However – I guess the same sort of thing happens with many other groups – what really annoys me is the way they are covered in many field guides. As a long time birder I have come to recognise that fieldguides are often only an attempt at portraying key identifcation characters of species. While there have been many new regional guides in the last decade, some of which are excellent, I have come to realise that we are very fortunate in western Europe with the qualtiy of the guides we have available. I cannot comment on fieldguides for the Americas (I have never been there – though Peru is high on my to do list for the next 12 months) – but I have gone birding in much of Africa, southern and eastern Asia, and Australasia, and the guides are a really mixed bag. The coverage of sunbirds epitomises this – so often the guides show only mature males in full breeding plumage and make the iridescent metalic colour elements look like they are simple pigment based colouration. While many species dont have separate breeding and non-breeding plumages – those that do often look very different. As for females – identifying many female subirds in the wild to a birder like me who visits the tropics occasionally is a often a nightmare (a bit like many palearctic Phylloscopus warblers!). Then you have the fact that often the bird your trying to identify is flitting in and out of shade – and unless there is good light those amazing blues, purples and greens all look black. As I said some guides are excellent, some others I have used have been about as much use as a condom to a eunuch in identifying sunbirds!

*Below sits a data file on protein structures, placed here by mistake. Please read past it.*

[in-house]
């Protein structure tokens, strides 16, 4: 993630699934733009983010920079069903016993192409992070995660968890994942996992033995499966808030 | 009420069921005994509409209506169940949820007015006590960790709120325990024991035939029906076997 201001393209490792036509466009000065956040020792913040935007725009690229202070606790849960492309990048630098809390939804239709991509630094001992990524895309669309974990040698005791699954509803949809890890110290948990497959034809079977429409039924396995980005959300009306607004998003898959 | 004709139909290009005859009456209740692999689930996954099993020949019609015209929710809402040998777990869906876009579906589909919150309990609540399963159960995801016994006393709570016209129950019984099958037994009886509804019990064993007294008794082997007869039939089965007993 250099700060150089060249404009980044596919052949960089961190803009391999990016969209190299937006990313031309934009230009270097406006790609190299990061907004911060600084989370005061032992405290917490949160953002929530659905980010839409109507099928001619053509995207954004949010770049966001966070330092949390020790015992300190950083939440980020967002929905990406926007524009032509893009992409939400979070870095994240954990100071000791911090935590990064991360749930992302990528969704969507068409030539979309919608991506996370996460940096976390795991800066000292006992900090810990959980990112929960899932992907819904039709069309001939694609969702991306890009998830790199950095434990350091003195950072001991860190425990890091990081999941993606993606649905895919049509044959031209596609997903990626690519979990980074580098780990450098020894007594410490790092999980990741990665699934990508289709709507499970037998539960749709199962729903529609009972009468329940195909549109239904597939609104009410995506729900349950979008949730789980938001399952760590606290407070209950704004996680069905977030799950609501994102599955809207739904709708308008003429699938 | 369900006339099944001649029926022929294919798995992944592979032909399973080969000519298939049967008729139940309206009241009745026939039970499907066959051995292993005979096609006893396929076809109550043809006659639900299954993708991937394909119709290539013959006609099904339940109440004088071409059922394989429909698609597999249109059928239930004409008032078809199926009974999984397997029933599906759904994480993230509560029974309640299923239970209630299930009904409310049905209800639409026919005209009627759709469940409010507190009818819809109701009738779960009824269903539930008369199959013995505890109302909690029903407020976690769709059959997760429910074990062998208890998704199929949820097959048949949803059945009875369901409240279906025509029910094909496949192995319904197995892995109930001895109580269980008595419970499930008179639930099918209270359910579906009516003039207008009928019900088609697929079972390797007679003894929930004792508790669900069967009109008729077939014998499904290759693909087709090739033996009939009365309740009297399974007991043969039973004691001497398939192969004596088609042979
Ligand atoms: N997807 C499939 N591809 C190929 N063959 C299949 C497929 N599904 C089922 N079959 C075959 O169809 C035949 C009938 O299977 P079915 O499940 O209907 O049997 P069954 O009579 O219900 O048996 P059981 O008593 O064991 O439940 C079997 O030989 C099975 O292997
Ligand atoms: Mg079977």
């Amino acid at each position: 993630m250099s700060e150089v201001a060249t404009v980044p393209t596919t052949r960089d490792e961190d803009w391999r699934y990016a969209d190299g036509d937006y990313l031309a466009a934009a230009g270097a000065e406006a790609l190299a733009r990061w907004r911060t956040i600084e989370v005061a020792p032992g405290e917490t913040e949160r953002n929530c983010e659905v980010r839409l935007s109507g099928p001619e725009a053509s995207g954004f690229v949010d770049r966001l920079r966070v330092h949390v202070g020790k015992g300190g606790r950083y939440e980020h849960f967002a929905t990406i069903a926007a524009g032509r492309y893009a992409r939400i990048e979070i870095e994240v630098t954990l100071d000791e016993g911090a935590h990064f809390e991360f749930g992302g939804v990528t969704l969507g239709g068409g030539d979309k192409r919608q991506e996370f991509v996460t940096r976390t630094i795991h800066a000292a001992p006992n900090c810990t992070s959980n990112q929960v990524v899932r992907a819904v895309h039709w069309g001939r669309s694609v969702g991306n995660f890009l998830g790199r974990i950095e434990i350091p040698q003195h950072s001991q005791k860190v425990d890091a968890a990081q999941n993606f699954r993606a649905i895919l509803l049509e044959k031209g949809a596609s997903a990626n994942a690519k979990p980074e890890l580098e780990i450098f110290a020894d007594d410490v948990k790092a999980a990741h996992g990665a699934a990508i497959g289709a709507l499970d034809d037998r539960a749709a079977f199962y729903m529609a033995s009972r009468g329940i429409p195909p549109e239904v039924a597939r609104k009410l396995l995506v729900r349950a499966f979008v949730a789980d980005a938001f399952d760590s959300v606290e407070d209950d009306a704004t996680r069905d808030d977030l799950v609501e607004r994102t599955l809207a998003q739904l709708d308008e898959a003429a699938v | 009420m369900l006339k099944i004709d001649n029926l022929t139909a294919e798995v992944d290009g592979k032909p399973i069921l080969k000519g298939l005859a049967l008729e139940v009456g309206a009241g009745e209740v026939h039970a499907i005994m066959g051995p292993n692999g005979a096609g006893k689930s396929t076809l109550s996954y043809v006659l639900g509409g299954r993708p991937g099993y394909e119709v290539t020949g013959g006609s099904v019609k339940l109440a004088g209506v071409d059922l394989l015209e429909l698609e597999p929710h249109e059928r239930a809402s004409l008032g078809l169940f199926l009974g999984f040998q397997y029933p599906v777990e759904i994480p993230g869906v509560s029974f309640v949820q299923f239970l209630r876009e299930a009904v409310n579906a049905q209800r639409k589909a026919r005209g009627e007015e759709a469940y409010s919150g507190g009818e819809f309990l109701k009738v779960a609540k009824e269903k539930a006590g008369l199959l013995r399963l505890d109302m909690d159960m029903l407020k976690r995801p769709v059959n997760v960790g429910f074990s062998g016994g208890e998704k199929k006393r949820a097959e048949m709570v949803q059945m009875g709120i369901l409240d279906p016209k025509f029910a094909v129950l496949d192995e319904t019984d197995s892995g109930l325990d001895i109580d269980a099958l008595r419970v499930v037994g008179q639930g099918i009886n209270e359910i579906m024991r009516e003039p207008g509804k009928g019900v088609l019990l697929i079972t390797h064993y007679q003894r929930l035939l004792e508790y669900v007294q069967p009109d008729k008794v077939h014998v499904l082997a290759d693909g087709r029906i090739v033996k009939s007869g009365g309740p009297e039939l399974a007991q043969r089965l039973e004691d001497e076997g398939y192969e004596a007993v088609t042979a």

I’ve had my rant. Notwithstanding all I have said they are wonderful little birds, well worth watching – and the related spidereaters, while not so pretty, have even more interesting behaviour.

  4. #4 David Marjanovi?
    May 31, 2008